Luke's patients in those years and speaking glowingly of them in HeartWare's corporate press releases. "There were patients who walked into the hospital for an elective measurement of the pressures in their heart Smart said. He didn't know, until told by a reporter, that a couple of years after he left,. Luke's nurse alleged that Frazier allowed a researcher who was not licensed to practice medicine in Texas to treat heart failure patients in his program. Frazier said he doesn't know which companies paid for his travel or consulting fees. He took pride in small changes he made to improve patient care. Sometimes, Smart and other cardiologists resorted to "hiding patients" moving them to other parts of the hospital to prevent Frazier from recommending experimental lvads, buying the patients time to recover with less invasive treatments or receive a transplant instead.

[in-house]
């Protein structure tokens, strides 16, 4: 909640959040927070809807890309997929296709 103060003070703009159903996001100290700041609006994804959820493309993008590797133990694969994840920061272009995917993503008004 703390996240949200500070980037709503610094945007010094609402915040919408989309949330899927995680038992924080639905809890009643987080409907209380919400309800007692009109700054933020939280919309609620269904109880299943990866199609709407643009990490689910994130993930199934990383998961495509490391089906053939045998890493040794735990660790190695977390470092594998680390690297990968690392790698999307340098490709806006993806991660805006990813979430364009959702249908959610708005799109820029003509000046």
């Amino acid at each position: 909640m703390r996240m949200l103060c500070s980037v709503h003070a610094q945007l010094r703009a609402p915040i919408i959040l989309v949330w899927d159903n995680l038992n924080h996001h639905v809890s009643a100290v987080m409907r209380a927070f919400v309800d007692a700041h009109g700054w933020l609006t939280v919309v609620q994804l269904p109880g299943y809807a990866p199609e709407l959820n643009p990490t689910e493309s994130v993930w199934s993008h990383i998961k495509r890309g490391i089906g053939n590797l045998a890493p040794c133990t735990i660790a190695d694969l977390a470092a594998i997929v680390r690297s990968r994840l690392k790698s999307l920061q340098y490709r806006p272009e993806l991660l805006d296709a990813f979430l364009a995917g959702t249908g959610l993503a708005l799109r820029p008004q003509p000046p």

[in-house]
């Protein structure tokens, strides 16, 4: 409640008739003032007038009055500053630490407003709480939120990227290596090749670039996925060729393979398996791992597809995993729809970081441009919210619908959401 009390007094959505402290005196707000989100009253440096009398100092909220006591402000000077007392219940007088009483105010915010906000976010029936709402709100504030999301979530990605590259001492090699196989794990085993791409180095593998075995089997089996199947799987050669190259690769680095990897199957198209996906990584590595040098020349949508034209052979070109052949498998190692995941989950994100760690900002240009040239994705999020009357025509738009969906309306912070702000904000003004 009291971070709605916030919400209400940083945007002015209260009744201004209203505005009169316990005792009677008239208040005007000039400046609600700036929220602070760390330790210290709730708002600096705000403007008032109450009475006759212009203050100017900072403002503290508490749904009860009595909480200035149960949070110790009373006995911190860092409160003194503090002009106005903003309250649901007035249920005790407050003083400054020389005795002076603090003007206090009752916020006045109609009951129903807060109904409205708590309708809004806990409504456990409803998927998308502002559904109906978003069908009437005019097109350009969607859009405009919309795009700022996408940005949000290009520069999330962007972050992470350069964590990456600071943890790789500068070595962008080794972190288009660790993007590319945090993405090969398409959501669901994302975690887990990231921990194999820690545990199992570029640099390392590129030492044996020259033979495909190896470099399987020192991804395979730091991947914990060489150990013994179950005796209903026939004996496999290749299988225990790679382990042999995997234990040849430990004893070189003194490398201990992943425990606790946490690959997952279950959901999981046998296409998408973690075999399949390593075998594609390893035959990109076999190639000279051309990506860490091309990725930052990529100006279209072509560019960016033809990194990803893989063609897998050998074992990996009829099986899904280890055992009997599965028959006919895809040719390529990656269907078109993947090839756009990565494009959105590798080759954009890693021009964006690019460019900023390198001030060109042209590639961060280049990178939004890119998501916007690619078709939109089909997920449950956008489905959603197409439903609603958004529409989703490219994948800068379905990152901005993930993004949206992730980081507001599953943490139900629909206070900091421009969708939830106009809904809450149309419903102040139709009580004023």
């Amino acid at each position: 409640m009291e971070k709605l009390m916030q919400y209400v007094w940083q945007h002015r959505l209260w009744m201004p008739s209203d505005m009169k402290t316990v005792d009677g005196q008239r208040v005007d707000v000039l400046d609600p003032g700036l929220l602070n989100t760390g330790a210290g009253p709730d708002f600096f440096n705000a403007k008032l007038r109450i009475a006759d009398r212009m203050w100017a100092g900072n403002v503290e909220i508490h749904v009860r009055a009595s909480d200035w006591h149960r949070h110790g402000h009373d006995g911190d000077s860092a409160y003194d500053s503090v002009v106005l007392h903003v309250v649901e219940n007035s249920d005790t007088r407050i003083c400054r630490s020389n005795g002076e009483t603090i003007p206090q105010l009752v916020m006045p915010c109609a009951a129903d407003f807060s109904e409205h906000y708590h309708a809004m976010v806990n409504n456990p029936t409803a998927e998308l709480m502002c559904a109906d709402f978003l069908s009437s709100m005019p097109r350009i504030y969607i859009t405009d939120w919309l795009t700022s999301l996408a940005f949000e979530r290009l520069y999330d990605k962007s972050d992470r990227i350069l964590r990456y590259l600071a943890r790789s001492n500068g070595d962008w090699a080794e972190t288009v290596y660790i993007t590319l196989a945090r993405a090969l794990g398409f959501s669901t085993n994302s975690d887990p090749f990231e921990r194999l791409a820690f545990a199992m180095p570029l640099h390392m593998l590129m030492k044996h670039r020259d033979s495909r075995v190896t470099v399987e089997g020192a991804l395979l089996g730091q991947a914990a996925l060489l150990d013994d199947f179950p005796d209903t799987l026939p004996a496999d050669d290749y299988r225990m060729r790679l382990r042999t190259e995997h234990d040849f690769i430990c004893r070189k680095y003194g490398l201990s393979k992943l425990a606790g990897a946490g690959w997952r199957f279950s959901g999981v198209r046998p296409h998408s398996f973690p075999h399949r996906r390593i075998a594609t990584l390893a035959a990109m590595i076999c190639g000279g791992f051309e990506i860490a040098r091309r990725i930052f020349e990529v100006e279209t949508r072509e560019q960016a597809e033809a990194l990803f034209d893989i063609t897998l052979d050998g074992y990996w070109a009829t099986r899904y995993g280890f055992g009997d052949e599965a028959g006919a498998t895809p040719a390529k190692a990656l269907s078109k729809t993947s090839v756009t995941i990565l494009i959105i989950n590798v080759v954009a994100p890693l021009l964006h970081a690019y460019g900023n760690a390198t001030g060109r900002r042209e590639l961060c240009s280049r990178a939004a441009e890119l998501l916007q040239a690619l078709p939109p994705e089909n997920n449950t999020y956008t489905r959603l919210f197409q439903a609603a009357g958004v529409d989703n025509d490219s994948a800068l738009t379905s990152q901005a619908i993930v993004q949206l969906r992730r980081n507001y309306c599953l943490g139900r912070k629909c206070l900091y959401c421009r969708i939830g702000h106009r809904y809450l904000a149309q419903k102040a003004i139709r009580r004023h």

As for Young, the Cleveland cardiologist who found problems in the program, Frazier said he "was always jealous." Berg noted that Young has subsequently praised Frazier's contributions to the field. Luke's reported the research violations, some cardiologists at Texas Heart Institute were concerned about another aspect of the HeartMate II study. Frazier dismissed the orders as record-keeping errors and blamed others for the mistakes, according to a partial transcript of the deposition filed in court. Luke's Episcopal Hospital in 2013. The litigation dragged on for more than a decade, with little publicity. In a written response to questions, Frazier praised Smart as an "excellent director" and said if Smart had concerns about the program, "he never expressed them." He said he and Smart both "were trying to do the best we could for the patients. He said he could have cashed in on his work with medical device makers, but he never did. ( See how we conducted our analysis.) Frazier took issue with ProPublica's analysis, saying it was "grossly unfair" to focus only on Medicare patients rather than the larger pool of patients the hospital treats, though he did not provide data showing his overall outcomes. Frazier, right, takes questions from the media at a 1991 press conference weeks after implanting the worlds first portable left-ventricular assist device into a patient, pictured far left. If he had had the modern view, this field wouldn't exist, and tens of thousands of patients wouldn't be alive.". But when those studies were published in 20, Frazier disclosed no conflicts, even as some of his fellow authors did. "Bud" Frazier has obsessively pursued that goal, contributing to many breakthroughs in the long and unfinished effort to develop a permanent mechanical replacement for the human heart.